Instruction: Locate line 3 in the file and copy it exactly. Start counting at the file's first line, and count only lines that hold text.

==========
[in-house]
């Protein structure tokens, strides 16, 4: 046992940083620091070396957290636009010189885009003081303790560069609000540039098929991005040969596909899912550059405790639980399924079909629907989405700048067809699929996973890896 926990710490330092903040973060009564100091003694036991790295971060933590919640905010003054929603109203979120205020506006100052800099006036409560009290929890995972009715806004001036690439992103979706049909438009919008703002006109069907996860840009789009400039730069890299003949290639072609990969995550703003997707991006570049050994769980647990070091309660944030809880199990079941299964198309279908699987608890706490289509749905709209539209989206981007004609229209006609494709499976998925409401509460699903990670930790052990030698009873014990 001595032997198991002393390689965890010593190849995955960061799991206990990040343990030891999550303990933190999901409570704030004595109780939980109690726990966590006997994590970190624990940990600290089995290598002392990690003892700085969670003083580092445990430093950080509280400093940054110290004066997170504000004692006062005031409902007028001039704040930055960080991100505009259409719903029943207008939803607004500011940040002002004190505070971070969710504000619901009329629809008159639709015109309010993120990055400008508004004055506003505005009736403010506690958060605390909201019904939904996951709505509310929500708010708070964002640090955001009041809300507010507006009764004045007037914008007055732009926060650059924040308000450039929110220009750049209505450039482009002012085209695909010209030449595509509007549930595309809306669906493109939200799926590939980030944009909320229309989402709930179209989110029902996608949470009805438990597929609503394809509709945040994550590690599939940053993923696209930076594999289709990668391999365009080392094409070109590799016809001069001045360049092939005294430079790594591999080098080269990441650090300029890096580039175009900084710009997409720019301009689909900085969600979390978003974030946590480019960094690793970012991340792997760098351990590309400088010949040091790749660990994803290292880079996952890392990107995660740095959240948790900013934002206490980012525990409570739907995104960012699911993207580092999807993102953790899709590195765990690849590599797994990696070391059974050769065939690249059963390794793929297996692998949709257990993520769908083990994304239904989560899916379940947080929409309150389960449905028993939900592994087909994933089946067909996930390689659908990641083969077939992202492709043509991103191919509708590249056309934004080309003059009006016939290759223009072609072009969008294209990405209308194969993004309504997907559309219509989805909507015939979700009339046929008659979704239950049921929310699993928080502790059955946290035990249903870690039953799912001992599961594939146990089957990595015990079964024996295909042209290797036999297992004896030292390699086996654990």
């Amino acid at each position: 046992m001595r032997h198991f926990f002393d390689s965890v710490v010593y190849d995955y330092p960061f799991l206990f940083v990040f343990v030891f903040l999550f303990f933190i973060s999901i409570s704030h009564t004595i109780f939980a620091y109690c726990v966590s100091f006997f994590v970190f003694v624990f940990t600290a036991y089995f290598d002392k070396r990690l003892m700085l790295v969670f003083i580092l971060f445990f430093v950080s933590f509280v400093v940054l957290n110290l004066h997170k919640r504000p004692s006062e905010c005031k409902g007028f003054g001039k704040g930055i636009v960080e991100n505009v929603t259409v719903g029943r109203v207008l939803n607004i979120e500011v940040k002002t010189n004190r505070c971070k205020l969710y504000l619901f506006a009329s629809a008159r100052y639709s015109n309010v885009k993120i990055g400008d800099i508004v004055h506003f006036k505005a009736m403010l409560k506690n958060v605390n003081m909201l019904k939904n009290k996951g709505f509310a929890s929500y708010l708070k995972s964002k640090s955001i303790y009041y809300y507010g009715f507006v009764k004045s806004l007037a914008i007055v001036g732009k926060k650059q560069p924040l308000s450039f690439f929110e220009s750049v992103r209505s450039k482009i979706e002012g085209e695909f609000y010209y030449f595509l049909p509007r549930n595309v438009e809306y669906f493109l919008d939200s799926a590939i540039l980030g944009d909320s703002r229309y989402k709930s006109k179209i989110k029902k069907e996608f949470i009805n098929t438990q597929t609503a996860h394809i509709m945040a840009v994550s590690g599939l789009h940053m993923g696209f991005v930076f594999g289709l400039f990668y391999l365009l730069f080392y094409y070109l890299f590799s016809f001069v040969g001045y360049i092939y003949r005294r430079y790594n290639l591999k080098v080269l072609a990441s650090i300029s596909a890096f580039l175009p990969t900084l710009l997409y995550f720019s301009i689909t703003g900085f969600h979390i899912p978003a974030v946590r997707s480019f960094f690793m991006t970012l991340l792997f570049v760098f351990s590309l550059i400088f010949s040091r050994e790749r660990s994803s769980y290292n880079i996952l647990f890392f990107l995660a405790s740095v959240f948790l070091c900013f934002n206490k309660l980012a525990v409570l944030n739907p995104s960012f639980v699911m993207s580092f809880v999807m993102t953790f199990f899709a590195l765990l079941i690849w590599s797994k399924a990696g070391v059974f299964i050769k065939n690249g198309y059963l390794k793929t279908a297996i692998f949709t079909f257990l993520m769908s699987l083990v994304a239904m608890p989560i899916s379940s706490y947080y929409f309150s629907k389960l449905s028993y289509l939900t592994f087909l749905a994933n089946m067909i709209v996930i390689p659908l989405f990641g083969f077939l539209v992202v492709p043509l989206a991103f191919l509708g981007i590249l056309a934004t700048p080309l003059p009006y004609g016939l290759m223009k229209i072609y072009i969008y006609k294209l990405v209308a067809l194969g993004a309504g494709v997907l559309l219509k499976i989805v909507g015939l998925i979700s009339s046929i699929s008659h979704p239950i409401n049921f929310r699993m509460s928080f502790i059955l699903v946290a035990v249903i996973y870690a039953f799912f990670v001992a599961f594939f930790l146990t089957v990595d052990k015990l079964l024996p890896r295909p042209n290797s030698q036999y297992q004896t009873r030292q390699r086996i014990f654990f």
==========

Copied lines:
């Amino acid at each position: 046992m001595r032997h198991f926990f002393d390689s965890v710490v010593y190849d995955y330092p960061f799991l206990f940083v990040f343990v030891f903040l999550f303990f933190i973060s999901i409570s704030h009564t004595i109780f939980a620091y109690c726990v966590s100091f006997f994590v970190f003694v624990f940990t600290a036991y089995f290598d002392k070396r990690l003892m700085l790295v969670f003083i580092l971060f445990f430093v950080s933590f509280v400093v940054l957290n110290l004066h997170k919640r504000p004692s006062e905010c005031k409902g007028f003054g001039k704040g930055i636009v960080e991100n505009v929603t259409v719903g029943r109203v207008l939803n607004i979120e500011v940040k002002t010189n004190r505070c971070k205020l969710y504000l619901f506006a009329s629809a008159r100052y639709s015109n309010v885009k993120i990055g400008d800099i508004v004055h506003f006036k505005a009736m403010l409560k506690n958060v605390n003081m909201l019904k939904n009290k996951g709505f509310a929890s929500y708010l708070k995972s964002k640090s955001i303790y009041y809300y507010g009715f507006v009764k004045s806004l007037a914008i007055v001036g732009k926060k650059q560069p924040l308000s450039f690439f929110e220009s750049v992103r209505s450039k482009i979706e002012g085209e695909f609000y010209y030449f595509l049909p509007r549930n595309v438009e809306y669906f493109l919008d939200s799926a590939i540039l980030g944009d909320s703002r229309y989402k709930s006109k179209i989110k029902k069907e996608f949470i009805n098929t438990q597929t609503a996860h394809i509709m945040a840009v994550s590690g599939l789009h940053m993923g696209f991005v930076f594999g289709l400039f990668y391999l365009l730069f080392y094409y070109l890299f590799s016809f001069v040969g001045y360049i092939y003949r005294r430079y790594n290639l591999k080098v080269l072609a990441s650090i300029s596909a890096f580039l175009p990969t900084l710009l997409y995550f720019s301009i689909t703003g900085f969600h979390i899912p978003a974030v946590r997707s480019f960094f690793m991006t970012l991340l792997f570049v760098f351990s590309l550059i400088f010949s040091r050994e790749r660990s994803s769980y290292n880079i996952l647990f890392f990107l995660a405790s740095v959240f948790l070091c900013f934002n206490k309660l980012a525990v409570l944030n739907p995104s960012f639980v699911m993207s580092f809880v999807m993102t953790f199990f899709a590195l765990l079941i690849w590599s797994k399924a990696g070391v059974f299964i050769k065939n690249g198309y059963l390794k793929t279908a297996i692998f949709t079909f257990l993520m769908s699987l083990v994304a239904m608890p989560i899916s379940s706490y947080y929409f309150s629907k389960l449905s028993y289509l939900t592994f087909l749905a994933n089946m067909i709209v996930i390689p659908l989405f990641g083969f077939l539209v992202v492709p043509l989206a991103f191919l509708g981007i590249l056309a934004t700048p080309l003059p009006y004609g016939l290759m223009k229209i072609y072009i969008y006609k294209l990405v209308a067809l194969g993004a309504g494709v997907l559309l219509k499976i989805v909507g015939l998925i979700s009339s046929i699929s008659h979704p239950i409401n049921f929310r699993m509460s928080f502790i059955l699903v946290a035990v249903i996973y870690a039953f799912f990670v001992a599961f594939f930790l146990t089957v990595d052990k015990l079964l024996p890896r295909p042209n290797s030698q036999y297992q004896t009873r030292q390699r086996i014990f654990f």